Canterbury determined to attack Auckland
All indications are Canterbury will be attack-happy this season and that, perhaps, may allow Tom Taylor to open the throttle on his season.
Taylor, who will start at second five-eighth against Auckland this afternoon, deserves a change in fortunes after a frustrating period with the Crusaders and playing in a competition where defences are not so steely may jolt things back on track.
Although he made 16 appearances, including nine starts, during the Super Rugby campaign he must have felt like a pinball as he appeared at first and second five-eighth, centre and fullback.
The 25-year-old won't poison his own reputation by disputing selection policies but getting regular starts - preferably in one position - wouldn't just increase his confidence, it would remind All Blacks coach Steve Hansen he should tour the United States and the United Kingdom later this year.
It's worth remembering that Taylor made three test appearances for the All Blacks last year.
He started at first-five in his debut against the Wallabies last August when Hansen lost Dan Carter, Aaron Cruden and Beauden Barrett with injuries, kicking four penalties and a conversion in the 27-16 win in Wellington.
Later, he appeared as a substitute against the Wallabies in Dunedin and Japan in Tokyo, but being unable to own a number with the Crusaders stalled his progress.
He denies that being a fix-it player is a negative, noting his lack of time at first-five before his test debut.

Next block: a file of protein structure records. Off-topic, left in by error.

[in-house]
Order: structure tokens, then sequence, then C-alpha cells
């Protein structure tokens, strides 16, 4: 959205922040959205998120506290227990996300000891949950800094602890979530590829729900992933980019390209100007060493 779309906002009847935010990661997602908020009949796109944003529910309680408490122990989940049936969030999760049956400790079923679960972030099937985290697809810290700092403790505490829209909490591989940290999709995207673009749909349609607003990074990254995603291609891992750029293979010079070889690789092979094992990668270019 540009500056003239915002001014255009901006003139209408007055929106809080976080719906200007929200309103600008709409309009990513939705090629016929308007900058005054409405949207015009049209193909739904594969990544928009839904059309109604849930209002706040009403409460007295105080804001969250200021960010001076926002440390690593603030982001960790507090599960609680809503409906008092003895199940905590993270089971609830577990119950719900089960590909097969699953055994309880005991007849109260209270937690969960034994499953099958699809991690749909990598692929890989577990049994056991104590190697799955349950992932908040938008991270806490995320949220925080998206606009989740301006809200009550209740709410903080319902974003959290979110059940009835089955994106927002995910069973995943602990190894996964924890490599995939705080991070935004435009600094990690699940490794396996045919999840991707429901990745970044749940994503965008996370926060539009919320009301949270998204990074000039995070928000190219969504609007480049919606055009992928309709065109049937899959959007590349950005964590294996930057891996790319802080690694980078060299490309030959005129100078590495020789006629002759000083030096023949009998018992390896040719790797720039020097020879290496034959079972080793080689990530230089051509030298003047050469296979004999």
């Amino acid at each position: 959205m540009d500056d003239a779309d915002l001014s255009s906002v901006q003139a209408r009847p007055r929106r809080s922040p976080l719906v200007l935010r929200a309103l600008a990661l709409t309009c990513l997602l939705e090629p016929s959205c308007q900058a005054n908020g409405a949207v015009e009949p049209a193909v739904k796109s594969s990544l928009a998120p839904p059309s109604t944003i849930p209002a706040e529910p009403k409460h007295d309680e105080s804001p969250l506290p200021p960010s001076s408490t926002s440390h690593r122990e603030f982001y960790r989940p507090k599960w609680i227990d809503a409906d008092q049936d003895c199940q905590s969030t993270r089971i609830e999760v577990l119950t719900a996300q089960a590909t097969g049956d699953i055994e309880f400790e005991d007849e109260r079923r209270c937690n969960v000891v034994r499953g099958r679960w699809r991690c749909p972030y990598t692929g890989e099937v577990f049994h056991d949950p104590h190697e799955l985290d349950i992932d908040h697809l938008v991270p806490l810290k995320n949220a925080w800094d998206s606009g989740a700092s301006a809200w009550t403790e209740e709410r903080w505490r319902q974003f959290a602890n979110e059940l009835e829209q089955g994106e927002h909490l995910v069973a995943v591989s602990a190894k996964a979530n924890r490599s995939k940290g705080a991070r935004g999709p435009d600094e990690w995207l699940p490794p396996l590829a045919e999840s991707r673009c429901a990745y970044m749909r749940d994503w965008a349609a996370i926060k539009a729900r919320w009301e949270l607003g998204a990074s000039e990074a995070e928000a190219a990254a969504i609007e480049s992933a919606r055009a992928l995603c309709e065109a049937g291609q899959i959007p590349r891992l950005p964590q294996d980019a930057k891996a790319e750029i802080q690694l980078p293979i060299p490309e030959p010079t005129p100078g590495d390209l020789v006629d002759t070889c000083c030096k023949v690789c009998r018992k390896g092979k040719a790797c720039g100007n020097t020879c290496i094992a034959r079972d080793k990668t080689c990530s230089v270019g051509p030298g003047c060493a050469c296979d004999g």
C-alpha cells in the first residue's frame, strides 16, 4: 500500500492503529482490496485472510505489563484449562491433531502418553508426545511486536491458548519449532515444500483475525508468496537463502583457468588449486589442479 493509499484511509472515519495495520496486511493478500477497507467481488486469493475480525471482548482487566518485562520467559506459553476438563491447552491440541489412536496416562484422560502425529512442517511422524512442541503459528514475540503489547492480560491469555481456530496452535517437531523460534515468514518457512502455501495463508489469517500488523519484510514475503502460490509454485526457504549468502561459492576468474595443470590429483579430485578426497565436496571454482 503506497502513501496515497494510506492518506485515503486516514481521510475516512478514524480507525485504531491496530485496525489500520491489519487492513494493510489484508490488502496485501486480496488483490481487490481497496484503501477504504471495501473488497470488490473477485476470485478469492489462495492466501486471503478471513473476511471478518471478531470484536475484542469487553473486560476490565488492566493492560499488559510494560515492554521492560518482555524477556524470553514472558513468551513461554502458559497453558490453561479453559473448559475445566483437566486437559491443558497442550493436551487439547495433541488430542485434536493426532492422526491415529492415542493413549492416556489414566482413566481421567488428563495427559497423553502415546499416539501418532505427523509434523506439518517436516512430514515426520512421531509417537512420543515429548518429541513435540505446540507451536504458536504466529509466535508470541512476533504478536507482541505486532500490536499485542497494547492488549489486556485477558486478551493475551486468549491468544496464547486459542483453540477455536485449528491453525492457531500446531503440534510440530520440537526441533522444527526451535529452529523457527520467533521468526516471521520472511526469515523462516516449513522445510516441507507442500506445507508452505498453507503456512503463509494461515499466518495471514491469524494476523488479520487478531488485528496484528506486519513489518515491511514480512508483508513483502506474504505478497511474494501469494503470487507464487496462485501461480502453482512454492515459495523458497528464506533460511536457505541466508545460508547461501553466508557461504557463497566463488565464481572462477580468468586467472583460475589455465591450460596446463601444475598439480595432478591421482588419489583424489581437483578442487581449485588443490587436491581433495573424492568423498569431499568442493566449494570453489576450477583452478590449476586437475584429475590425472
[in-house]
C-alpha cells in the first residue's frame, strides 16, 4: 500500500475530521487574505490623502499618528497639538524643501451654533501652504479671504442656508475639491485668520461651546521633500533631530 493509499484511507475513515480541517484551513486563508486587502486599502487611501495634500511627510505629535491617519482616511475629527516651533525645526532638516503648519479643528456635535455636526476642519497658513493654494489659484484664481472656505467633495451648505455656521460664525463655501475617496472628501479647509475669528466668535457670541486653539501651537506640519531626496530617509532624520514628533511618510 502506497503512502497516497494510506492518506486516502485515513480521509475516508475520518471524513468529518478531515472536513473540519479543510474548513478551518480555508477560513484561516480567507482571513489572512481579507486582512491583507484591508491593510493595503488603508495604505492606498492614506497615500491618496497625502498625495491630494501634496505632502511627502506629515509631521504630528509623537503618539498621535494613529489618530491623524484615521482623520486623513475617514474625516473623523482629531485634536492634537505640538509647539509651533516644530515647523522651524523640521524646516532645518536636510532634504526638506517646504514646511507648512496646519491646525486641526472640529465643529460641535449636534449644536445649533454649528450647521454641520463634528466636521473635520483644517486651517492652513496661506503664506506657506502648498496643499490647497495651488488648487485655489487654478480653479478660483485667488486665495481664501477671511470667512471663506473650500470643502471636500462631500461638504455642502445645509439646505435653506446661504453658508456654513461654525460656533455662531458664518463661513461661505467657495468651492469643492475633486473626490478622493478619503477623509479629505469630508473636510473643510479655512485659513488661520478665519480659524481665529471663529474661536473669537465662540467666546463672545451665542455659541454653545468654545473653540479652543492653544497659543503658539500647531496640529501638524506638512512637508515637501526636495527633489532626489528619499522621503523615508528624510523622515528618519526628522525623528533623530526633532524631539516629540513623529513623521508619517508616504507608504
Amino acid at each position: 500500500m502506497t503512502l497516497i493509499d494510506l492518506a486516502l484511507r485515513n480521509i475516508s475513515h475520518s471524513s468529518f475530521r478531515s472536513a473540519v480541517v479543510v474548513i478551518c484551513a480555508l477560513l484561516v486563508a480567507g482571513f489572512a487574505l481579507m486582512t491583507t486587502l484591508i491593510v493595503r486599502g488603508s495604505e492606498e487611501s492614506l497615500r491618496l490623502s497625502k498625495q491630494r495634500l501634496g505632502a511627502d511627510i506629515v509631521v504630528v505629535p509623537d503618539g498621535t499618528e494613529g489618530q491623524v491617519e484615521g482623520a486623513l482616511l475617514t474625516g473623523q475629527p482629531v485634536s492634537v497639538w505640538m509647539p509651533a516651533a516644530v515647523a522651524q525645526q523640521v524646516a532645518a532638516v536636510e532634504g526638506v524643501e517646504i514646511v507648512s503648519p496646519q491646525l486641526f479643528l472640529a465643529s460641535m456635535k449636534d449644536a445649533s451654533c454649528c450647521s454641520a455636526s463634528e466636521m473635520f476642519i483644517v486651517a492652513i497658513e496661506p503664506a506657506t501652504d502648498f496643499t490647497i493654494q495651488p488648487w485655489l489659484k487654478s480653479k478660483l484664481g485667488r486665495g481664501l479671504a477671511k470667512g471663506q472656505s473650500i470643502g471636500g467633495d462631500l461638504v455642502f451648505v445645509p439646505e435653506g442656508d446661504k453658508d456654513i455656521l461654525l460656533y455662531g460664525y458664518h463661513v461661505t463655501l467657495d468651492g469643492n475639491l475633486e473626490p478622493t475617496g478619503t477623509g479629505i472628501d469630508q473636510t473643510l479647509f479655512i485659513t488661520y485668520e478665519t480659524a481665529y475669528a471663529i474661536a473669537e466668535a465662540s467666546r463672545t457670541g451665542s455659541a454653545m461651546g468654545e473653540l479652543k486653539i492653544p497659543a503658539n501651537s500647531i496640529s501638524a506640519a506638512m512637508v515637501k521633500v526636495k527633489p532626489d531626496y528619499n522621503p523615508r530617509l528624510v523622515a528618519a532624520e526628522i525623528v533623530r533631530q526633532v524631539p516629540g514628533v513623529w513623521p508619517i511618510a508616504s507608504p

''At the time I was a utility, I had not even played No 10 for probably close to a year,'' Taylor says.
''It is something I practise in my spare time, anyway - all the roles of a 10 and the other positions. I just have to work harder ... so I am ready to go.
''I think I have come to terms that being a utility is part of my play, so I am just keen to get as much game-time as I can.''
Which brings us to Auckland who have loaded their backline with Charles Piutau, Lolagi Visinia, Francis Saili and George Moala.
With many of the Crusaders players only clocking-in on Monday following the Super Rugby grand final, coach Scott Robertson has been unable to burden his team with an excess of information.
Yet Taylor said that didn't mean Canterbury would sacrifice the desire to play expansively and counter-attack.
''We are always keen to attack. That is one of the traits of this team, we always want to have a go. It is important, it is what we want to do this season.
"We cannot defend our title - we have to go out and win it again and I think that will show in our play.''
Last year Canterbury had the best attacking record in the competition, averaging 38 points a game as they won their sixth consecutive title.
Losing the experienced George Whitelock, Corey Flynn and Andy Ellis, who played 213 NPC games between them, cannot be used as an excuse to retract into their shell.
Taylor said running the ball remained a priority and believed having a limited preparation could be beneficial as it ensured the team concentrated on the basics and didn't over-analyse what to expect from Auckland.
''That can be a good thing, it means you focus on yourselves.''